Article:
Demonstrations such as these were instrumental in opening up public space in Egypt for protests about domestic issues; at this time, vocal expressions of dissent against former President Hosni Mubarak’s regime were virtually unheard of. Mohamadeen discovered that the organizers of the intifada protests — the Muslim Brotherhood — wanted to keep it that way.

“The Brotherhood never made a link between Zionist aggression against Gaza or the West Bank and the Mubarak regime. They never attacked Hosni Mubarak, and when they wanted to attack him or criticize the Camp David Accords, they would give the microphone to someone from a leftist group. Nor did they talk about social issues or link these issues with American hegemony in the region. All they talked about was religion and a fight between Muslims and Jews,” Mohamadeen says.

The activist’s burgeoning political beliefs were further shaped by a chance discovery among his father’s books on Lenin and Marxism. It was a book on the current Labor Law (then still a draft) and the disastrous effect it would have on workers’ rights. Later, at a student fair, he came across a book on how the draft law would indirectly affect students by undermining the job security of their parents. The book was at a Revolutionary Socialists stand.

“I started chatting with the student running the stand, and joined the movement shortly afterwards,” Mohamadeen explains.

Army conscription in 2004 took Mohamadeen away from politics for a year and three months, at a time of flux. In the summer of 2004, the Kefaya movement circulated a petition demanding constitutional and economic reforms. Then in October, Judge Tareq al-Bishry made a public call for civil disobedience. Kefaya’s first rally was held in December 2004, laying the groundwork for things to come. But Mohamadeen was stuck in Sinai in the Second Field Army, under constant threat of being deployed to the streets to police the protesters.

His experience in the military was crucial in shaping his ideas about the army: “When Mubarak fell [and the Armed Forces took over], I celebrated with everyone else; but I was never under any illusion that the army does anything except protect the regime.”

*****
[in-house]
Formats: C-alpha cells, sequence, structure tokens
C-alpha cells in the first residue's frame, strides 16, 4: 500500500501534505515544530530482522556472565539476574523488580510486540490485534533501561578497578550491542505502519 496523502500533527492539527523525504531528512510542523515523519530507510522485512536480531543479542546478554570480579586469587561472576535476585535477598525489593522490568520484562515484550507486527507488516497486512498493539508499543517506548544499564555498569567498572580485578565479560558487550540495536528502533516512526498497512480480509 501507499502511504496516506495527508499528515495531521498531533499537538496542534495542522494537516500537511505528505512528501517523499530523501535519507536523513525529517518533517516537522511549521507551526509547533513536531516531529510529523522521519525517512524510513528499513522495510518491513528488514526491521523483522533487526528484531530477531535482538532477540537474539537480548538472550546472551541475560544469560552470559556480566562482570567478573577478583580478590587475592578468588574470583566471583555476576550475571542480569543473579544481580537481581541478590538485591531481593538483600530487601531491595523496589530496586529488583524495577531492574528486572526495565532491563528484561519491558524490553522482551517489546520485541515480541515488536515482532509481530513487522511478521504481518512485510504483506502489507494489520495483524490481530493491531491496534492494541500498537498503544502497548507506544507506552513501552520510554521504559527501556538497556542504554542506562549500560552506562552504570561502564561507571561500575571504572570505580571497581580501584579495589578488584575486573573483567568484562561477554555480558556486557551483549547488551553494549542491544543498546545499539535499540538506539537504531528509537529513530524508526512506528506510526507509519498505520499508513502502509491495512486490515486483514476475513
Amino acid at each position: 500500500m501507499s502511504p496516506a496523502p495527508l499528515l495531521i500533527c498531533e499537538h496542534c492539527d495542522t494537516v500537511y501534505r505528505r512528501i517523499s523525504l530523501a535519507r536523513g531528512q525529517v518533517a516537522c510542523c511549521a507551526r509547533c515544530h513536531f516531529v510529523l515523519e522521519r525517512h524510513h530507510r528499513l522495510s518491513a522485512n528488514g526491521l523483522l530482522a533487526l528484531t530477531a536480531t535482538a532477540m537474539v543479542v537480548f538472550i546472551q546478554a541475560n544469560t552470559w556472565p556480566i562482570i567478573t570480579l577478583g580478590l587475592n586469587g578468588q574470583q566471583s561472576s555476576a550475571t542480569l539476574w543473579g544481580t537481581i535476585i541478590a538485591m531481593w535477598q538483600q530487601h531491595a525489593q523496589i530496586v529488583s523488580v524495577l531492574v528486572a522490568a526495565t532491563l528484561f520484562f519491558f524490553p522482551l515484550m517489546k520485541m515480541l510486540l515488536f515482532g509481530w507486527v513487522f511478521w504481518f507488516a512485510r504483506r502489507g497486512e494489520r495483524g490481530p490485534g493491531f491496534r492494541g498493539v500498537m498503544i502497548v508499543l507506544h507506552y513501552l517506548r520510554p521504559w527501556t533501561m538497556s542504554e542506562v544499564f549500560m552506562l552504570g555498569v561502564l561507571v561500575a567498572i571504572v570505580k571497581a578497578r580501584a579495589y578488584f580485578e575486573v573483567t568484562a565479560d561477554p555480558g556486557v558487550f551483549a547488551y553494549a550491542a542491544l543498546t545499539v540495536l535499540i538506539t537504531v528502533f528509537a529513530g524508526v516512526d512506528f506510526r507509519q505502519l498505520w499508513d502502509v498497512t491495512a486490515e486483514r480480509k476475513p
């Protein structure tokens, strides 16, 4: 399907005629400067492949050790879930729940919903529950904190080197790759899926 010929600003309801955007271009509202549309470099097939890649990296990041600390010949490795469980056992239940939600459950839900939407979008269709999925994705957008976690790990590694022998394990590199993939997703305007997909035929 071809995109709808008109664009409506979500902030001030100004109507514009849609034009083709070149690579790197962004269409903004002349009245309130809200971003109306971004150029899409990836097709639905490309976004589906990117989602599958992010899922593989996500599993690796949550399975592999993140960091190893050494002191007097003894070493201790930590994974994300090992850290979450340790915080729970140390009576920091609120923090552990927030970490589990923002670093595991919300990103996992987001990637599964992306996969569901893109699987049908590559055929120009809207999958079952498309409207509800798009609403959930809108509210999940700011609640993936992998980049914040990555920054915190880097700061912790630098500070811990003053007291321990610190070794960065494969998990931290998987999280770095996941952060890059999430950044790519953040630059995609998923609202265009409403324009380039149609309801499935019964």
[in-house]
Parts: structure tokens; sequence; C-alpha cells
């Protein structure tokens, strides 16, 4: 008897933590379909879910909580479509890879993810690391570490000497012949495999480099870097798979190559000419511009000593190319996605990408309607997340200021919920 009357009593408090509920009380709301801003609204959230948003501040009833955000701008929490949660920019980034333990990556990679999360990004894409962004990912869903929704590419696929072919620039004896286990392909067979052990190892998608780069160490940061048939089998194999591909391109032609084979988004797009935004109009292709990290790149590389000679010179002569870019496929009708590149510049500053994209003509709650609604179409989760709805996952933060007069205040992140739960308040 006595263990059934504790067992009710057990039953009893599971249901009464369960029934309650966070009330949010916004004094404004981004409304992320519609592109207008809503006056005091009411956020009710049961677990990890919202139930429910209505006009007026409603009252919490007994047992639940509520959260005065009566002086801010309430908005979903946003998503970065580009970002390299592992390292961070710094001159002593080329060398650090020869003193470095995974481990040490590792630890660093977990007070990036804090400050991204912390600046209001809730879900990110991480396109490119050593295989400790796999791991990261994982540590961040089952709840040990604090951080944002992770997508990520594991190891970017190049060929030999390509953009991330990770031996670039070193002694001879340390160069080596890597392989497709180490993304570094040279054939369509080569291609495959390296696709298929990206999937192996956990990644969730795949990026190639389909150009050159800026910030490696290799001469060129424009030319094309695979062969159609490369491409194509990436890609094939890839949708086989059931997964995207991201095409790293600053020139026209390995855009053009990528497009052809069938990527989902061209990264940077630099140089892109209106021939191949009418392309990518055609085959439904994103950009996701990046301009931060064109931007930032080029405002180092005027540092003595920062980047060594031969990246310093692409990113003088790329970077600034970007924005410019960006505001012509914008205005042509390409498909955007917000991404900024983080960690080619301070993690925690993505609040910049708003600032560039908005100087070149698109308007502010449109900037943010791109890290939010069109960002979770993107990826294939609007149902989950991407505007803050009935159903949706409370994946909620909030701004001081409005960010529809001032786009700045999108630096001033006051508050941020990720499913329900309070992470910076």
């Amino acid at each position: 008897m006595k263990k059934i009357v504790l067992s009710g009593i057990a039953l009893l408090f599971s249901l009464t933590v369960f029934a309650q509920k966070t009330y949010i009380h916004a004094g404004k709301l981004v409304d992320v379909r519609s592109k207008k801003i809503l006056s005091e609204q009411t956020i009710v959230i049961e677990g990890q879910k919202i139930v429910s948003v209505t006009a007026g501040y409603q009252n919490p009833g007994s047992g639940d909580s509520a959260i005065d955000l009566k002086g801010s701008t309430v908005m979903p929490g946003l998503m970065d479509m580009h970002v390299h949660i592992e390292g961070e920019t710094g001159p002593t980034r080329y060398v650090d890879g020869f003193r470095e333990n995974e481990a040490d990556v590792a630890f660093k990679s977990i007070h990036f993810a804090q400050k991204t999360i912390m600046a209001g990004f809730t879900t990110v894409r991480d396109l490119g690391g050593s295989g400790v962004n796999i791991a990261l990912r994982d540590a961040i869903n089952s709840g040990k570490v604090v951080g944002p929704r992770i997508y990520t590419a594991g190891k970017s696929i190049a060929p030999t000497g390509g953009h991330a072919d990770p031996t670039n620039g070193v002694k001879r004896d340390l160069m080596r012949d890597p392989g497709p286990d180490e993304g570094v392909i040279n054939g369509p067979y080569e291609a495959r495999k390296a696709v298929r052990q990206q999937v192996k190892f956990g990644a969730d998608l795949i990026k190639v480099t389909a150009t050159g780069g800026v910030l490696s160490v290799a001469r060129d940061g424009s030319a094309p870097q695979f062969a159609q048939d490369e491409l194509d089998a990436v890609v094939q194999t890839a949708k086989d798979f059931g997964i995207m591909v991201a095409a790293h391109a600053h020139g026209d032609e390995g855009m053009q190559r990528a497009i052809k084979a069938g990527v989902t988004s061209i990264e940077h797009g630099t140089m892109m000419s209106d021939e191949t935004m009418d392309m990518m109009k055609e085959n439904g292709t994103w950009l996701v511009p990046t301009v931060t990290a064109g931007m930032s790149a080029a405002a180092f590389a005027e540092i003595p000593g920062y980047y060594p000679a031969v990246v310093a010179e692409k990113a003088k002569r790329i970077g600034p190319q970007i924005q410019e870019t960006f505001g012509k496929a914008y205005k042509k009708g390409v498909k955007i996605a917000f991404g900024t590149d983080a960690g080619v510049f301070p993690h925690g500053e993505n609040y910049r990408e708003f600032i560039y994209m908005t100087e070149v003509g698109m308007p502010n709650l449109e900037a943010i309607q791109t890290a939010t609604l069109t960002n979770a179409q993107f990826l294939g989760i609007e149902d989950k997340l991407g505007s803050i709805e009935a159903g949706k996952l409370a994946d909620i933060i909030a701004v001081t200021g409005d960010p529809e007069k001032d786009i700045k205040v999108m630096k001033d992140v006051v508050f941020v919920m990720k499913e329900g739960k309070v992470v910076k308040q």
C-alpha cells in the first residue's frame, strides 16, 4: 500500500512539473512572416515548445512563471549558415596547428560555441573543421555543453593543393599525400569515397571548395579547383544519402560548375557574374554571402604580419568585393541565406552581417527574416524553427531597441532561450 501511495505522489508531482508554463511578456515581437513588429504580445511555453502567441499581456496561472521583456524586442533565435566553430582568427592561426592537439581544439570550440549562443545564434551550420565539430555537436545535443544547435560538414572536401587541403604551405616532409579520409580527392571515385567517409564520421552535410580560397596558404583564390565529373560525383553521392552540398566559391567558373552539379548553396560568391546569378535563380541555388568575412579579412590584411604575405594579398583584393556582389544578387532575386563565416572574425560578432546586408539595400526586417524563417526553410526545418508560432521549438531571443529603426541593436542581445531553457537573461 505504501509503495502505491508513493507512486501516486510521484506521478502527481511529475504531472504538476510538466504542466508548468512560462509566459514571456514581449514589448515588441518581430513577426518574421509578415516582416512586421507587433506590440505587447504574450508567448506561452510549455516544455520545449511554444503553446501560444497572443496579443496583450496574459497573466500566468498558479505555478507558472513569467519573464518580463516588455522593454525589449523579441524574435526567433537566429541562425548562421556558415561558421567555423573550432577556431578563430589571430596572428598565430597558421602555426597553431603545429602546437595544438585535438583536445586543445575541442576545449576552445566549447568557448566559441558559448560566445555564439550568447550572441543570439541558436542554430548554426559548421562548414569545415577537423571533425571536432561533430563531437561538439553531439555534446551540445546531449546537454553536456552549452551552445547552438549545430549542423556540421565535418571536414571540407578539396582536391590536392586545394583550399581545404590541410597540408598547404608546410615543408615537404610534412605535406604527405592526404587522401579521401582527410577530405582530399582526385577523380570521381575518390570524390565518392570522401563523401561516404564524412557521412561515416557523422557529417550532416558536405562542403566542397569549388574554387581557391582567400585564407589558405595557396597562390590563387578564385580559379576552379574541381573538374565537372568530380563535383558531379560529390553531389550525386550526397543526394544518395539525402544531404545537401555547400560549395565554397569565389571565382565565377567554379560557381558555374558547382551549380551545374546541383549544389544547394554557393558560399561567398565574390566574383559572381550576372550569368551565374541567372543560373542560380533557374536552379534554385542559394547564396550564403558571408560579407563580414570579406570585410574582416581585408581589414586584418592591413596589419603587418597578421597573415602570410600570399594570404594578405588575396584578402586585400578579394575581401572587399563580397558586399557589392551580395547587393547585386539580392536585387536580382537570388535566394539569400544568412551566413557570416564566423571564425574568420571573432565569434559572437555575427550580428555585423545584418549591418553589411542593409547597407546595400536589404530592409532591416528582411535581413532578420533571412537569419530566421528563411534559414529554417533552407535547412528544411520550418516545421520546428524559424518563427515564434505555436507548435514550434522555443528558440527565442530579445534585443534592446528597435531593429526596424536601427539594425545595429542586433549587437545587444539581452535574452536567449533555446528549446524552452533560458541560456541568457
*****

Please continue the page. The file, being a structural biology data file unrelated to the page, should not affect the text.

In practice

Mohamadeen learned labor law in the offices of Nabil al-Helaly, mentor to some of Egypt’s most prominent leftist labor lawyers.

One case Mohamadeen worked on resulted in the imprisonment of four policemen who assaulted a retired army general, Adel al-Shaer, in 2010. Shaer lost hearing in one ear as a result of the beating. Mohamadeen cites this as one of the cases most important to him, but says, with a touch of sadness, that he has worked on dozens of labor cases.

“The media is not interested in covering them, though,” he says.

Also key was the trial of 49 men from Mahalla in an Emergency State Security Court after the April 6 2008 factory uprising, during which three people were killed and hundreds injured.

The trial started and dragged on, both too slow and too quick. Mohamadeen and other members of the defense team shuttled back and forth by train or microbus between Cairo and the Delta town of Tanta where the case was being heard, and I went with them to cover it.

Conscious of the need for media coverage, Mohamadeen went out of his way to help me get into the courtroom when the police at the door decided to ban media. While waiting for the court session to begin, and during breaks, he patiently explained the case’s legal nuances, or told stories about his days in the army, chain-smoking all the while.

It was the first time that Mohamadeen argued before a court. He and the lawyers knew that the verdict would be politicized; the whole point of Egypt’s exceptional court system is to deliver made-to-measure verdicts.

For Mohamadeen, the case was important for its political, and not legal, significance. He regarded Mahalla as “the beginning of a widespread popular uprising different to the downtown Cairo protests.”